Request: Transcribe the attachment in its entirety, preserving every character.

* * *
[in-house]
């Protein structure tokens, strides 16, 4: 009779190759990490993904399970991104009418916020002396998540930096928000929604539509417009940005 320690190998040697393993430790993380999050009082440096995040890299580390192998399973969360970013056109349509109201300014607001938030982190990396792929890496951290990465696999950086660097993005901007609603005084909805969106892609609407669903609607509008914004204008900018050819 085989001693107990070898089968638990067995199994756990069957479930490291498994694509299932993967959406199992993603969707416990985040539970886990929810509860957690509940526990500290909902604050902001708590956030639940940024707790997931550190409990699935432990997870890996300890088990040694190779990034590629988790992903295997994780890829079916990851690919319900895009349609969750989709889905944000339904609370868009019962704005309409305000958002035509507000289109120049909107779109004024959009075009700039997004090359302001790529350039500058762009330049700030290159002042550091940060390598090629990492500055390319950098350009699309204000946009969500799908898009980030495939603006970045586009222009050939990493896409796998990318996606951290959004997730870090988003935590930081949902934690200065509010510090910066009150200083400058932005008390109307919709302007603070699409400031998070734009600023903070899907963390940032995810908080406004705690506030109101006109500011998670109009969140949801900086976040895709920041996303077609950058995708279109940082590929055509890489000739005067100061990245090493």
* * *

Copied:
[in-house]
């Protein structure tokens, strides 16, 4: 009779190759990490993904399970991104009418916020002396998540930096928000929604539509417009940005 320690190998040697393993430790993380999050009082440096995040890299580390192998399973969360970013056109349509109201300014607001938030982190990396792929890496951290990465696999950086660097993005901007609603005084909805969106892609609407669903609607509008914004204008900018050819 085989001693107990070898089968638990067995199994756990069957479930490291498994694509299932993967959406199992993603969707416990985040539970886990929810509860957690509940526990500290909902604050902001708590956030639940940024707790997931550190409990699935432990997870890996300890088990040694190779990034590629988790992903295997994780890829079916990851690919319900895009349609969750989709889905944000339904609370868009019962704005309409305000958002035509507000289109120049909107779109004024959009075009700039997004090359302001790529350039500058762009330049700030290159002042550091940060390598090629990492500055390319950098350009699309204000946009969500799908898009980030495939603006970045586009222009050939990493896409796998990318996606951290959004997730870090988003935590930081949902934690200065509010510090910066009150200083400058932005008390109307919709302007603070699409400031998070734009600023903070899907963390940032995810908080406004705690506030109101006109500011998670109009969140949801900086976040895709920041996303077609950058995708279109940082590929055509890489000739005067100061990245090493």